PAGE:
Alan Shearer gave up much when opting to go to Newcastle rather than Manchester United five years ago but it guaranteed him an iconic status on Tyneside which was never more fearsomely celebrated than when he scored his 100th goal for the club in the Worthington Cup fourth round last night.
It was not exactly the most difficult of his career; he was probably no more than a yard out when meeting a low ball from Nolberto Solano but it meant everything. The Newcastle captain stood in front of the Leazes End tasting the adulation which gushed down from the towering stands and but for a horribly-deflected free-kick which went just wide at the finish, they would have cheered his hat-trick. Bobby Robson, his eyes misting over when asked to compare him to Jackie Milburn, said Shearer might score another 50 in the three years he believed were left to him, "if you lot in the media stop trying to persuade him to go into management."
Shearer has not won a trophy since spurning Alex Ferguson's offer. Had he gone to Old Trafford he could reckon to have won four championships, plus an FA and European Cup. A Worthington Cup final appearance would be some kind of compensation and this destructive victory over a ragged and sometimes exhausted Ipswich took Newcastle into the last eight and on this evidence they look a reasonable bet for the final.
By the time 45 minutes were up, the conquerors of Internazionale were a beaten, broken mess. There is a village team down the coast from St James' Park which glories in the name of Inter Murton and, frankly, they might have fancied their chances against Ipswich last night. George Burley, who selected every fit player available, did not disagree with the proposition that this third game in five days had been a match too far.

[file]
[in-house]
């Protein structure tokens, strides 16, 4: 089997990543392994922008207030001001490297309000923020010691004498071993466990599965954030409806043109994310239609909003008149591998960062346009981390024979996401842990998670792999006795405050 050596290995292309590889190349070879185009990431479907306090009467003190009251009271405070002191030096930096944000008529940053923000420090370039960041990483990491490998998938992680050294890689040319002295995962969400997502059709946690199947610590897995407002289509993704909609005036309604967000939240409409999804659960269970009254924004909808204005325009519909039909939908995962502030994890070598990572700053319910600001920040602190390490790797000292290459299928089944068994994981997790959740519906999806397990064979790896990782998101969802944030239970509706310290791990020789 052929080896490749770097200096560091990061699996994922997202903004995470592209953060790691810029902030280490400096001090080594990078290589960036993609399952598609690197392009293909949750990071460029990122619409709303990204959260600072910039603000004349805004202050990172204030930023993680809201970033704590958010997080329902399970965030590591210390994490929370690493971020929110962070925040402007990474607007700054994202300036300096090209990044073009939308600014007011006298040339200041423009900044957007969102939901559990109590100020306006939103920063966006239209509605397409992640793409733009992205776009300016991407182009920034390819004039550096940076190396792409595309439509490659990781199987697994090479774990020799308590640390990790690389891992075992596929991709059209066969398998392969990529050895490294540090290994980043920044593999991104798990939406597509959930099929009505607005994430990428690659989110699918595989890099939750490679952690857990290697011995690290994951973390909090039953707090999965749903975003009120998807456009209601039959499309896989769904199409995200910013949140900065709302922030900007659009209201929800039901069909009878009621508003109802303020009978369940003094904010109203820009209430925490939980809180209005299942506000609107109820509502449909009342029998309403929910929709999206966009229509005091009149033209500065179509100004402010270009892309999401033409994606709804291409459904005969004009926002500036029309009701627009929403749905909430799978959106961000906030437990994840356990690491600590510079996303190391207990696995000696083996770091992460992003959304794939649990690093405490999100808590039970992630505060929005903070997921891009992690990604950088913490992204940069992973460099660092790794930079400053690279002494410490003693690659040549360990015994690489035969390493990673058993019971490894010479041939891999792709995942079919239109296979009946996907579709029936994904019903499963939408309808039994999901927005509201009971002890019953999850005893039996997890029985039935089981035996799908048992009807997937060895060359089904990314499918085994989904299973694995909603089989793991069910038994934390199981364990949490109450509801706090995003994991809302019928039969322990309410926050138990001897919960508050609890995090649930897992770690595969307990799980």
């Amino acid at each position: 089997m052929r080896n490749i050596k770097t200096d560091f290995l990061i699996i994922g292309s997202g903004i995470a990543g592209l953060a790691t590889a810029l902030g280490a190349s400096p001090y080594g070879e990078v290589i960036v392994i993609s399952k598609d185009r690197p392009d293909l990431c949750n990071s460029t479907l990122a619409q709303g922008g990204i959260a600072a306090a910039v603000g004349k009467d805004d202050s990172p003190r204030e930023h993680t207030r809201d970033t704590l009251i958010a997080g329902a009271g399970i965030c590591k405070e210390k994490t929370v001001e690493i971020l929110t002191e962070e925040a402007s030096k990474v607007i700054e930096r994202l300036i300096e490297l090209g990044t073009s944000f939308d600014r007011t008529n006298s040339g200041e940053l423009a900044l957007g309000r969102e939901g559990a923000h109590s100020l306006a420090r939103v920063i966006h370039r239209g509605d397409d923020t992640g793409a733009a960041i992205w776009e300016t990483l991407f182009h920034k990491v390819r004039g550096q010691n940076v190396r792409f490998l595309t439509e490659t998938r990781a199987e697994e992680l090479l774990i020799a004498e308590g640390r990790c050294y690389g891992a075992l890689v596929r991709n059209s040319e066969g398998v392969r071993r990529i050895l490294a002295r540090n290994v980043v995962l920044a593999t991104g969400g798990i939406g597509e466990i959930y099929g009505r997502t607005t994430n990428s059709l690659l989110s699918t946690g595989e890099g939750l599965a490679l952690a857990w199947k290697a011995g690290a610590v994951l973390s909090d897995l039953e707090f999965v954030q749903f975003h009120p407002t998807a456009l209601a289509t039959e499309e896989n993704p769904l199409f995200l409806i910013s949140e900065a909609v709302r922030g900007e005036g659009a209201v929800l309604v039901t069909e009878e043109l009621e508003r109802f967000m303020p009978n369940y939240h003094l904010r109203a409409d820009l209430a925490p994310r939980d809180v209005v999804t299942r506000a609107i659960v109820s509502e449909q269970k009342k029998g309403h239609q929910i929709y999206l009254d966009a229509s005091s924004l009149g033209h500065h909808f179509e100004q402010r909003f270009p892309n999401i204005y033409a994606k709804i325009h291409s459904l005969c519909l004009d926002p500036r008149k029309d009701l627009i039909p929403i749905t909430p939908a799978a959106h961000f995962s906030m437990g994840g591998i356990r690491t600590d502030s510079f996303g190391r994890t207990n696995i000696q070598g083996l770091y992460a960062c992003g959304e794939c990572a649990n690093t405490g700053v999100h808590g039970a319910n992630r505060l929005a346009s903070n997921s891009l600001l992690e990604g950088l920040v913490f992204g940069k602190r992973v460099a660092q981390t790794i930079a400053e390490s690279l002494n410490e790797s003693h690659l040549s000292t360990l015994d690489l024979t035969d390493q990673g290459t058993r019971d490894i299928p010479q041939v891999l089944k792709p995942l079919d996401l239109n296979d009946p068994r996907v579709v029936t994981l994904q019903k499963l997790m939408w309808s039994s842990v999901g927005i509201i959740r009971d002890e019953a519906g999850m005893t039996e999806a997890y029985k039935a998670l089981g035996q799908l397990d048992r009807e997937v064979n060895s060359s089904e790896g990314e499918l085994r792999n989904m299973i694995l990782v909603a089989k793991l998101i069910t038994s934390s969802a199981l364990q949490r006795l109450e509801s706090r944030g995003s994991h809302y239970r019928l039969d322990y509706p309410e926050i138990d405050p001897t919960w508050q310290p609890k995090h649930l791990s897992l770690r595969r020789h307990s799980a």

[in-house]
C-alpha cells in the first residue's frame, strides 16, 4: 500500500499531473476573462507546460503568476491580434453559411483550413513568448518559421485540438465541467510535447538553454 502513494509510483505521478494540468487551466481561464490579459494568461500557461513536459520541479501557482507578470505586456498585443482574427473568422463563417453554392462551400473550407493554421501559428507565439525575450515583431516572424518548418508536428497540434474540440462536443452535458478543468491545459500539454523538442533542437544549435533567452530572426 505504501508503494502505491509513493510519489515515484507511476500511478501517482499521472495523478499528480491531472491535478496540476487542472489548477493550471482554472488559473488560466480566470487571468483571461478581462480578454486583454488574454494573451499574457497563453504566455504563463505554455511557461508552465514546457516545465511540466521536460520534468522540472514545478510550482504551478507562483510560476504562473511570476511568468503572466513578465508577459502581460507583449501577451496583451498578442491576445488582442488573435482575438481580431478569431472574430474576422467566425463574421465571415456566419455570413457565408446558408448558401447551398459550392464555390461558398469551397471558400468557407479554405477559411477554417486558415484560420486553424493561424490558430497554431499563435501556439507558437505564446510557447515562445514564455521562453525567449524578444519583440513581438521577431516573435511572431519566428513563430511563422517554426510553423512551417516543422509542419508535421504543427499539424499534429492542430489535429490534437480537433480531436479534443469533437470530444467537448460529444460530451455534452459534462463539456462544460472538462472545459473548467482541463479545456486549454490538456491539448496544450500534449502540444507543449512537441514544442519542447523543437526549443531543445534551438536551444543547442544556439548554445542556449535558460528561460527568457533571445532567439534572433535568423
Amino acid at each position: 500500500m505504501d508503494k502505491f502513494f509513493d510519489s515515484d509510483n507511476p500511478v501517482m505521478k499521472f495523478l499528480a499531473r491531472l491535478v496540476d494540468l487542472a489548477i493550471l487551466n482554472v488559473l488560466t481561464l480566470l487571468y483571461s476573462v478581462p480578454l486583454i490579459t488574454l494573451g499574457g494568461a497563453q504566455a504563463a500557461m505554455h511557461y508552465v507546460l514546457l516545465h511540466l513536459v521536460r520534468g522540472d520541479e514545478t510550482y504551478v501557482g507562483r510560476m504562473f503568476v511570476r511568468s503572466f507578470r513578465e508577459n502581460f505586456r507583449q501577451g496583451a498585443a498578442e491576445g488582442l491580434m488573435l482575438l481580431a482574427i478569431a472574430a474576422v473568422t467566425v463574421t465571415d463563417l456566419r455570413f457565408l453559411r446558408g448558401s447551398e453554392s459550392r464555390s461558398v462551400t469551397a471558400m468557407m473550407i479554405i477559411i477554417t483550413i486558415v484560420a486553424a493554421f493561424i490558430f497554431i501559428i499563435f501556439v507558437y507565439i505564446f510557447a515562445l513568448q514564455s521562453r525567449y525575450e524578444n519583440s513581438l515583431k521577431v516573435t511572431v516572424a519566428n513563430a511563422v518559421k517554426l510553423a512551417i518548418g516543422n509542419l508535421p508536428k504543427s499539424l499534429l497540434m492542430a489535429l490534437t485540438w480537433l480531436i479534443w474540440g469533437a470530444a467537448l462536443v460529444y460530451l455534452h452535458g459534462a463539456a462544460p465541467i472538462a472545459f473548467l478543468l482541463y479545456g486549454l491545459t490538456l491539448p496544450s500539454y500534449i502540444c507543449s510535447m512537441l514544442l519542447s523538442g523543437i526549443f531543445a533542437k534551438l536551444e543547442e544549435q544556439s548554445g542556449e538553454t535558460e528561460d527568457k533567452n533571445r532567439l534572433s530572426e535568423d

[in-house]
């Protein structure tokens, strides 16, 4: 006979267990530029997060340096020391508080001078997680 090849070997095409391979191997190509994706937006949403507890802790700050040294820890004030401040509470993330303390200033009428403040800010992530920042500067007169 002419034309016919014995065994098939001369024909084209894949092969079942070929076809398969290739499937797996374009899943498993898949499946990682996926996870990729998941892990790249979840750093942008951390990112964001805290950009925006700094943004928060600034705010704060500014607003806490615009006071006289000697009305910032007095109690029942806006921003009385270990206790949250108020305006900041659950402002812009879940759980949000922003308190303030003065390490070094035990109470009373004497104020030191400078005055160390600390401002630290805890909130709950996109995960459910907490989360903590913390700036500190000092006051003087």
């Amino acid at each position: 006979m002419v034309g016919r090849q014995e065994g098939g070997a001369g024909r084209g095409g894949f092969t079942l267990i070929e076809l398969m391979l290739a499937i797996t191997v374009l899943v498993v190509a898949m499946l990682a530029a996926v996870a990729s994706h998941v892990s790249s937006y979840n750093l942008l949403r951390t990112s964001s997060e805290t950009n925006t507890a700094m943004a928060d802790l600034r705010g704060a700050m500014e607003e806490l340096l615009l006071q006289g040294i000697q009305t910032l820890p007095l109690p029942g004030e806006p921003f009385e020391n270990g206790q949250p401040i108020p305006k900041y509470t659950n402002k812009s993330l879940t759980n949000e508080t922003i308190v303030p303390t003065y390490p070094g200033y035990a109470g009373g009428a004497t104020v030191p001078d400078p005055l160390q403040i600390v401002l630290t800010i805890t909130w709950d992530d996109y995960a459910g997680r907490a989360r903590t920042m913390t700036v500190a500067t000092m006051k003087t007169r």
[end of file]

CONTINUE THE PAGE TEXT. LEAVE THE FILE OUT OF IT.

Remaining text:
Once Newcastle, driven on in midfield by the inspired figure of Solano who had a hand in all four goals, broke through a tight midfield in the 16th minute, there was no way back. Solano, spurning the more obvious option of Shearer, found Laurent Robert on the left, whose shot thundered through Matteo Sereni for the opener.
The Peruvian, whose future at St James' a few months ago appeared uncertain (and not just because of his eligibility for an EU passport), found his captain wide on the right for the second. It is not generally recognised that Shearer is one of the Premiership's finest crossers of the ball and this one, low and hard, was clipped in by the in-rushing Shola Ameobi, deputising for Craig Bellamy, who was suffering from a virus.
Shearer's 99th goal was rather better than the one that followed the final, sweeping touch to a wonderfully-executed diagonal drive from Solano. There were in fact two Ipswich defenders masking Shearer's run but his positioning has often been too canny for most and so it proved last night. Three minutes later came the century.
The only questions after the interval were whether Shearer would complete his hat-trick and whether Ipswich would be completely humiliated. Darren Bent managed to stick out a long leg to clip Jamie Clapham's through-ball past Steve Harper 13 minutes from the end to restore some East Anglian pride, although Burley must hope the San Siro proves a more forgiving venue than St James'.
Newcastle United (4-4-2): Harper; Hughes (O'Brien, h-t), Dabizas, Distin, Elliott; Solano, Lee (Acuna, 71), Speed, Robert (LuaLua, 79); Ameobi, Shearer. Substitutes not used: Bassedas, Given (gk).
Ipswich Town (4-4-2): Sereni; Wilnis, McGreal, Hreidarsson, Makin; Wright, Holland, Miller (Gaardsoe, h-t), Clapham; Counago (Naylor, h-t), Armstrong (D Bent, 71). Substitutes not used: Croft, Branagan (gk).
Referee: A Wiley (Burntwood).Reuse content